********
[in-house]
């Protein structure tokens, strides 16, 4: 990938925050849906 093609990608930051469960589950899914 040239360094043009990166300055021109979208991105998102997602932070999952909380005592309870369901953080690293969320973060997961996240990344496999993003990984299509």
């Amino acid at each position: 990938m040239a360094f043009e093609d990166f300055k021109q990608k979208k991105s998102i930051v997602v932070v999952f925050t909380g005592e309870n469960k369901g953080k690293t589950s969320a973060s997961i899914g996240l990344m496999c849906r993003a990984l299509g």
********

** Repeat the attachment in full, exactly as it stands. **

[in-house]
């Protein structure tokens, strides 16, 4: 990938925050849906 093609990608930051469960589950899914 040239360094043009990166300055021109979208991105998102997602932070999952909380005592309870369901953080690293969320973060997961996240990344496999993003990984299509």
């Amino acid at each position: 990938m040239a360094f043009e093609d990166f300055k021109q990608k979208k991105s998102i930051v997602v932070v999952f925050t909380g005592e309870n469960k369901g953080k690293t589950s969320a973060s997961i899914g996240l990344m496999c849906r993003a990984l299509g």